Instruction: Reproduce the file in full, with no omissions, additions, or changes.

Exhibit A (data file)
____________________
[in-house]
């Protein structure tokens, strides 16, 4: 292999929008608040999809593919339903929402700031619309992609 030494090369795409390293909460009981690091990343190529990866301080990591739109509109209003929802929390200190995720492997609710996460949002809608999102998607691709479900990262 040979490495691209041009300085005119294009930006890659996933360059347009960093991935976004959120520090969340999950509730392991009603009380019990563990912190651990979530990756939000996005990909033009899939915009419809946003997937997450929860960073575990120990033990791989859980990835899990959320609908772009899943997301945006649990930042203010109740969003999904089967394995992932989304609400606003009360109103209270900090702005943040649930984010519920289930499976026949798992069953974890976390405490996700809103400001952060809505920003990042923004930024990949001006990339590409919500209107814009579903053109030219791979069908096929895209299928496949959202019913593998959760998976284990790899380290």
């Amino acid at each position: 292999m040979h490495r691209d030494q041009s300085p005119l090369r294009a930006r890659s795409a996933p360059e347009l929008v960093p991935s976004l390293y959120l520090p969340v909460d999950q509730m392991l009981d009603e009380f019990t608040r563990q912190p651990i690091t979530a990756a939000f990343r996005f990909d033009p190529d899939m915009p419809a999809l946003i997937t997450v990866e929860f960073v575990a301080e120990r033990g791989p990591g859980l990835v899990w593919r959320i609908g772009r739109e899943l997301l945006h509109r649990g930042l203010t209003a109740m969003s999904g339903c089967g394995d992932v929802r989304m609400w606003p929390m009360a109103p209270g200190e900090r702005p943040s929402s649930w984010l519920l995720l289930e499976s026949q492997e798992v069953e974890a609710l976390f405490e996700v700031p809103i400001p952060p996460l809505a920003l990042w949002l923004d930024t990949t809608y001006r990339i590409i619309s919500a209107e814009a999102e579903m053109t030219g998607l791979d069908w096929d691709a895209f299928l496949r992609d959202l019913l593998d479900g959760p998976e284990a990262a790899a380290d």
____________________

[in-house]
């Protein structure tokens, strides 16, 4: 292999929008608040999809593919339903929402700031619309992609 030494090369795409390293909460009981690091990343190529990866301080990591739109509109209003929802929390200190995720492997609710996460949002809608999102998607691709479900990262 040979490495691209041009300085005119294009930006890659996933360059347009960093991935976004959120520090969340999950509730392991009603009380019990563990912190651990979530990756939000996005990909033009899939915009419809946003997937997450929860960073575990120990033990791989859980990835899990959320609908772009899943997301945006649990930042203010109740969003999904089967394995992932989304609400606003009360109103209270900090702005943040649930984010519920289930499976026949798992069953974890976390405490996700809103400001952060809505920003990042923004930024990949001006990339590409919500209107814009579903053109030219791979069908096929895209299928496949959202019913593998959760998976284990790899380290």
């Amino acid at each position: 292999m040979h490495r691209d030494q041009s300085p005119l090369r294009a930006r890659s795409a996933p360059e347009l929008v960093p991935s976004l390293y959120l520090p969340v909460d999950q509730m392991l009981d009603e009380f019990t608040r563990q912190p651990i690091t979530a990756a939000f990343r996005f990909d033009p190529d899939m915009p419809a999809l946003i997937t997450v990866e929860f960073v575990a301080e120990r033990g791989p990591g859980l990835v899990w593919r959320i609908g772009r739109e899943l997301l945006h509109r649990g930042l203010t209003a109740m969003s999904g339903c089967g394995d992932v929802r989304m609400w606003p929390m009360a109103p209270g200190e900090r702005p943040s929402s649930w984010l519920l995720l289930e499976s026949q492997e798992v069953e974890a609710l976390f405490e996700v700031p809103i400001p952060p996460l809505a920003l990042w949002l923004d930024t990949t809608y001006r990339i590409i619309s919500a209107e814009a999102e579903m053109t030219g998607l791979d069908w096929d691709a895209f299928l496949r992609d959202l019913l593998d479900g959760p998976e284990a990262a790899a380290d």